Experimental Artist Reena Kallat Returns to Mumbai For A Solo Show At Chemould Prescott Road - Homegrown

Experimental Artist Reena Kallat Returns to Mumbai For A Solo Show At Chemould Prescott Road

In 1963, Kekoo and Khorshed Gandhy founded Gallery Chemould, one of India’s oldest commercial art spaces. Since then, the gallery has nurtured and represented many of the country’s leading artists. Initially housed on the first floor of Bombay’s Jehangir Art Gallery, Gallery Chemould held historic, first solo exhibitions of several generations of India’s most prominent artists, including Tyeb Mehta, Bhupen Khakhar, Atul Dodiya, Anju Dodiya, and Jitish Kallat, Mithu Sen, LN Tallur and several others. In 2007, Chemould Prescott Road moved into a large loft-like space at Prescott Road and continues to be central to the art world. Under the directorship of Shireen Gandhy since 1988, Chemould Prescott Road has expanded its roster of artists to represent those working in experimental work, and its exhibition program spans younger, mid-career, and senior artists.

Reena Kallat is an internationally-renowned artist who returns to Mumbai this year after a gap of 4 years to showcase her art works at a solo show in Chemould Prescott Road. Her work is currently being exhibited at the ICA Boston, Museu Oscar Niemeyer. Previously, she has had her art works showcased all over the world, which includes an exhibition at the Manchester Museum, and a flurry of exhibitions in venues as varied as the Museum of Modern Art New York, Art Gallery of New South Wales, and Havanna Biennale.

"Leaking Lines" by Reena Kallat

Reena has not restricted herself to one particular medium, and has continued to express herself through various mediums like drawing, photography, sculpture, and video. She makes it a point to give a unique conceptual dimension to each of the mediums by playing with ideas and themes like the plausibility of physical man-made demarcations (borders) between countries, geography, landscape, identity, memory, history and the natural world. Over the last several years, Reena Kallat has used the border, the territory and the map as motifs that point to broad historical narratives as well as the manner in which human kind have left the imprint of history on the geography of the world.

In the solo exhibition, she explores this theme through four art works in different media.

In a suite of six drawings titled Leaking Lines (2018-19), Reena intentionally conflates the ‘line’, a primary artistic device with epic territorial delineations. Here, tense international borders and fortifications during wars appear like charred fissures on the surface of the paper.

The “Chorus” (2018-19) is modelled on pre-radar acoustic devices used to track sounds of enemy aircrafts during the Second World War. In order to subvert the notions of war, Reena introduces bird calls from border-sharing countries either politically partitioned or in conflict, such as the Hoopoe bird (national bird of Israel) singing to the Palestinian Sunbird (national bird of Palestine), the Peacock (from India) communicating with the Doyel (from Bangladesh), and the Crested Caracara (national bird from Mexico) singing in unison with the Eagle (national bird of US).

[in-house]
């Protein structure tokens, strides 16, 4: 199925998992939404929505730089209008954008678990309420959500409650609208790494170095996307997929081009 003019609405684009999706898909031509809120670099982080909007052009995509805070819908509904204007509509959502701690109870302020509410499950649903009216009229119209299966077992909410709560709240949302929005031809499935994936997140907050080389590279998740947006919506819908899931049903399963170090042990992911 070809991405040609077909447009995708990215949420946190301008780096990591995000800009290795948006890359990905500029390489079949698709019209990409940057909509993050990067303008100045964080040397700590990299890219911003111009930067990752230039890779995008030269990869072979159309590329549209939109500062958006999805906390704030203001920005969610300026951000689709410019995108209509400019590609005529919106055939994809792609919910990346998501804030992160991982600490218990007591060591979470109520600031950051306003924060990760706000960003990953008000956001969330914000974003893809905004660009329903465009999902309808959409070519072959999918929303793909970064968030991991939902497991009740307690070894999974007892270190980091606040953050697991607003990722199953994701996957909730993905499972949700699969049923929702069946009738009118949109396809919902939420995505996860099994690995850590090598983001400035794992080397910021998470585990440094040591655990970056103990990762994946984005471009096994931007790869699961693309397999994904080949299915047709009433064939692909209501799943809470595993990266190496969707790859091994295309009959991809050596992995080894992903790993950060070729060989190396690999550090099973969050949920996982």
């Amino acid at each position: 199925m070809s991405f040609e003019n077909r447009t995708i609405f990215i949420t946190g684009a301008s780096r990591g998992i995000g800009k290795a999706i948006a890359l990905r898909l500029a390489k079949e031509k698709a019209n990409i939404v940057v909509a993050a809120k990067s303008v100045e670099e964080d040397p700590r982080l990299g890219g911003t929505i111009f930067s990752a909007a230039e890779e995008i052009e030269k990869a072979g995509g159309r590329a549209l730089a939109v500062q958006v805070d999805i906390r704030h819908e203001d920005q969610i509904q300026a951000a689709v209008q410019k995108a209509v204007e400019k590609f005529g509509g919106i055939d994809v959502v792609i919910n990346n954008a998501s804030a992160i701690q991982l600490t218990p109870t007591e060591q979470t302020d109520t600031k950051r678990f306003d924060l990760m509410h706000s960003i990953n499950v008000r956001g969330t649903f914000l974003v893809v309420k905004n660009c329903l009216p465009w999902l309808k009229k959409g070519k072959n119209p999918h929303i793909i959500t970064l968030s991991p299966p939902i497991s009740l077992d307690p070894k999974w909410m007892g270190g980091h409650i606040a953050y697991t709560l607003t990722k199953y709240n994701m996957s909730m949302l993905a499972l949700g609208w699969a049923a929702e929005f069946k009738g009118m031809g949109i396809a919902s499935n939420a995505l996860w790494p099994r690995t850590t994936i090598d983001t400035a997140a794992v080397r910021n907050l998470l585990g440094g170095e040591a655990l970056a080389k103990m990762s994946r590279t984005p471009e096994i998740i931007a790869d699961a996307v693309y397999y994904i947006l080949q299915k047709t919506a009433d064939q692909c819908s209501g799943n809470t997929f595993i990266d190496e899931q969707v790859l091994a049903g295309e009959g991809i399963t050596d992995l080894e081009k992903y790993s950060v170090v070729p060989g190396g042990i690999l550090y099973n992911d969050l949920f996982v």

In an art work titled “Shifting Ecotone-2”, landscapes are constructed with rivers at the heart of contestation between countries or the seas from contested border lands. In the art installation, these landscapes are shown to become unstable, beginning to shuffle and scatter, as if it is a part of a child’s puzzle board. The title alludes to the transitional space between biomes where biodiversity proliferates or wherein two communities might meet and integrate.

In the art work titled Blind Spots (2018-19), Reena Kallat deploys the preambles of the constitutions of seven pairs of warring nations from around the world as Snellen eye charts used by optometrists to measure vision. As the founding promises of hostile nation-states are revealed in the form of pyramids with disjointed letters, words common to both constitutions in each pair morph into Braille-like dots. The dots lack the haptic element that makes Braille legible, thus rendering the words inaccessible both to the sighted and the blind. The parts thus obscured express universal values such as freedom, democracy, justice, and equality, shared by the constitutions of most modern nation states. The artist alludes to the metaphor of having lost sight of these shared values and common aspirations by posing a ‘test of vision’ that invites audiences to reflect back on promises that have slipped from collective memory amidst years of political rhetoric and myopic competition between states.

The preview will be taking place on 29th November, with a Q&A session with the artist.

"Chorus" by Reena Kallat

Dates: 29th November (Preview) - 28th December [Monday to Saturday\

Venue: Chemould Prescott Road

Timing: 11am to 7pm

Follow Chemould Prescott Road for updates on the event.

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